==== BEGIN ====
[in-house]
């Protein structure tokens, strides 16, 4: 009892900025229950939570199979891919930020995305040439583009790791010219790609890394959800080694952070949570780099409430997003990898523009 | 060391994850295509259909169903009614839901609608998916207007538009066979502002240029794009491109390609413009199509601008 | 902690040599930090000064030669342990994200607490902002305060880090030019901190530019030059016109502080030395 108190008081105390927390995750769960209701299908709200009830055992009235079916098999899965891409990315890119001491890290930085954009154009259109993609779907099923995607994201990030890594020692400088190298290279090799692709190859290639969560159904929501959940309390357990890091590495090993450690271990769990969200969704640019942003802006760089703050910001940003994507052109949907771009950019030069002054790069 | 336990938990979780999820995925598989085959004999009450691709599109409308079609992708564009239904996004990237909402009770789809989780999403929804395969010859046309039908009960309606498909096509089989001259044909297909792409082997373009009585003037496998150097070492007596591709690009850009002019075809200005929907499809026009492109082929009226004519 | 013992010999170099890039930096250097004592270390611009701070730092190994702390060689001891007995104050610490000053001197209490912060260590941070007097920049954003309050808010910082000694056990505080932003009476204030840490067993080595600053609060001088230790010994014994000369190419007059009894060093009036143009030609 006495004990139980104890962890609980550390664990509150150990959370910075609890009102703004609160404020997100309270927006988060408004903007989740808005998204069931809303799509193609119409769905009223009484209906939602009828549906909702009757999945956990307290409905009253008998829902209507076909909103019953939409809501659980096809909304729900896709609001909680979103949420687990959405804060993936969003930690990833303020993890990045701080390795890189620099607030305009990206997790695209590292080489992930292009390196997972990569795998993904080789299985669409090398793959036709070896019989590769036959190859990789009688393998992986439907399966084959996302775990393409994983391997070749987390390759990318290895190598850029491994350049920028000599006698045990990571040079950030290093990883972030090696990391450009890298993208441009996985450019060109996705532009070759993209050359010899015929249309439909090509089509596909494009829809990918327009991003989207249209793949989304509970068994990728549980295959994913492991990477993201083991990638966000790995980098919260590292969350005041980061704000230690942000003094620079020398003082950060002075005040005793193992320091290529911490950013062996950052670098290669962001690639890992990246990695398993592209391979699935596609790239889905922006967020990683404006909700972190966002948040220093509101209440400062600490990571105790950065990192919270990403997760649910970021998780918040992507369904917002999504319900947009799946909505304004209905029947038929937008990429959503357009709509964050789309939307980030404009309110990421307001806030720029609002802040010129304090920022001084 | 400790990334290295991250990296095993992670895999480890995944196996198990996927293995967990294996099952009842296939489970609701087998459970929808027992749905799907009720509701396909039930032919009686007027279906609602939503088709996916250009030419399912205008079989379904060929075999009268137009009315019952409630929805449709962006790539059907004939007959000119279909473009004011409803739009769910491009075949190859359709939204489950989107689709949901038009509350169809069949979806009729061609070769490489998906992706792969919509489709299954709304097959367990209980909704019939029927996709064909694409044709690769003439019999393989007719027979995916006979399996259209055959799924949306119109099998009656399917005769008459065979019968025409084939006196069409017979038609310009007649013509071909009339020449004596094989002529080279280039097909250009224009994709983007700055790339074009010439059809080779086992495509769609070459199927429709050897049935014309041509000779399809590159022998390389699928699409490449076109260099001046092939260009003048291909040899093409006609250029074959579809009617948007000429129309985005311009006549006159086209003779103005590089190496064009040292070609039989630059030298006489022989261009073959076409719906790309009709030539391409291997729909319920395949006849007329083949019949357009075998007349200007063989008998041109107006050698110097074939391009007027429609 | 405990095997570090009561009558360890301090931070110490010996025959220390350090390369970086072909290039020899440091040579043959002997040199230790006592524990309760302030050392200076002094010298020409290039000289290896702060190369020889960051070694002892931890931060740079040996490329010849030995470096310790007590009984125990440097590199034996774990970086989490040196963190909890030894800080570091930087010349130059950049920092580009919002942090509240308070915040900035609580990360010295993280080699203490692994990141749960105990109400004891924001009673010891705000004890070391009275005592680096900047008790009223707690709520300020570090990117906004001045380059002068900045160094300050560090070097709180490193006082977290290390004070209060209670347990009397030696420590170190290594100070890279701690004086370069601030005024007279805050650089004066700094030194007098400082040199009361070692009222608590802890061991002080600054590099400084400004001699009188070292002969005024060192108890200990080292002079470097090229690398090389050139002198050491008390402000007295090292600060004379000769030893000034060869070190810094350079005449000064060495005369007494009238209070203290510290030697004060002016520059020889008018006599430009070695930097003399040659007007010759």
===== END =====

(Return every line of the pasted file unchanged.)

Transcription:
[in-house]
């Protein structure tokens, strides 16, 4: 009892900025229950939570199979891919930020995305040439583009790791010219790609890394959800080694952070949570780099409430997003990898523009 | 060391994850295509259909169903009614839901609608998916207007538009066979502002240029794009491109390609413009199509601008 | 902690040599930090000064030669342990994200607490902002305060880090030019901190530019030059016109502080030395 108190008081105390927390995750769960209701299908709200009830055992009235079916098999899965891409990315890119001491890290930085954009154009259109993609779907099923995607994201990030890594020692400088190298290279090799692709190859290639969560159904929501959940309390357990890091590495090993450690271990769990969200969704640019942003802006760089703050910001940003994507052109949907771009950019030069002054790069 | 336990938990979780999820995925598989085959004999009450691709599109409308079609992708564009239904996004990237909402009770789809989780999403929804395969010859046309039908009960309606498909096509089989001259044909297909792409082997373009009585003037496998150097070492007596591709690009850009002019075809200005929907499809026009492109082929009226004519 | 013992010999170099890039930096250097004592270390611009701070730092190994702390060689001891007995104050610490000053001197209490912060260590941070007097920049954003309050808010910082000694056990505080932003009476204030840490067993080595600053609060001088230790010994014994000369190419007059009894060093009036143009030609 006495004990139980104890962890609980550390664990509150150990959370910075609890009102703004609160404020997100309270927006988060408004903007989740808005998204069931809303799509193609119409769905009223009484209906939602009828549906909702009757999945956990307290409905009253008998829902209507076909909103019953939409809501659980096809909304729900896709609001909680979103949420687990959405804060993936969003930690990833303020993890990045701080390795890189620099607030305009990206997790695209590292080489992930292009390196997972990569795998993904080789299985669409090398793959036709070896019989590769036959190859990789009688393998992986439907399966084959996302775990393409994983391997070749987390390759990318290895190598850029491994350049920028000599006698045990990571040079950030290093990883972030090696990391450009890298993208441009996985450019060109996705532009070759993209050359010899015929249309439909090509089509596909494009829809990918327009991003989207249209793949989304509970068994990728549980295959994913492991990477993201083991990638966000790995980098919260590292969350005041980061704000230690942000003094620079020398003082950060002075005040005793193992320091290529911490950013062996950052670098290669962001690639890992990246990695398993592209391979699935596609790239889905922006967020990683404006909700972190966002948040220093509101209440400062600490990571105790950065990192919270990403997760649910970021998780918040992507369904917002999504319900947009799946909505304004209905029947038929937008990429959503357009709509964050789309939307980030404009309110990421307001806030720029609002802040010129304090920022001084 | 400790990334290295991250990296095993992670895999480890995944196996198990996927293995967990294996099952009842296939489970609701087998459970929808027992749905799907009720509701396909039930032919009686007027279906609602939503088709996916250009030419399912205008079989379904060929075999009268137009009315019952409630929805449709962006790539059907004939007959000119279909473009004011409803739009769910491009075949190859359709939204489950989107689709949901038009509350169809069949979806009729061609070769490489998906992706792969919509489709299954709304097959367990209980909704019939029927996709064909694409044709690769003439019999393989007719027979995916006979399996259209055959799924949306119109099998009656399917005769008459065979019968025409084939006196069409017979038609310009007649013509071909009339020449004596094989002529080279280039097909250009224009994709983007700055790339074009010439059809080779086992495509769609070459199927429709050897049935014309041509000779399809590159022998390389699928699409490449076109260099001046092939260009003048291909040899093409006609250029074959579809009617948007000429129309985005311009006549006159086209003779103005590089190496064009040292070609039989630059030298006489022989261009073959076409719906790309009709030539391409291997729909319920395949006849007329083949019949357009075998007349200007063989008998041109107006050698110097074939391009007027429609 | 405990095997570090009561009558360890301090931070110490010996025959220390350090390369970086072909290039020899440091040579043959002997040199230790006592524990309760302030050392200076002094010298020409290039000289290896702060190369020889960051070694002892931890931060740079040996490329010849030995470096310790007590009984125990440097590199034996774990970086989490040196963190909890030894800080570091930087010349130059950049920092580009919002942090509240308070915040900035609580990360010295993280080699203490692994990141749960105990109400004891924001009673010891705000004890070391009275005592680096900047008790009223707690709520300020570090990117906004001045380059002068900045160094300050560090070097709180490193006082977290290390004070209060209670347990009397030696420590170190290594100070890279701690004086370069601030005024007279805050650089004066700094030194007098400082040199009361070692009222608590802890061991002080600054590099400084400004001699009188070292002969005024060192108890200990080292002079470097090229690398090389050139002198050491008390402000007295090292600060004379000769030893000034060869070190810094350079005449000064060495005369007494009238209070203290510290030697004060002016520059020889008018006599430009070695930097003399040659007007010759």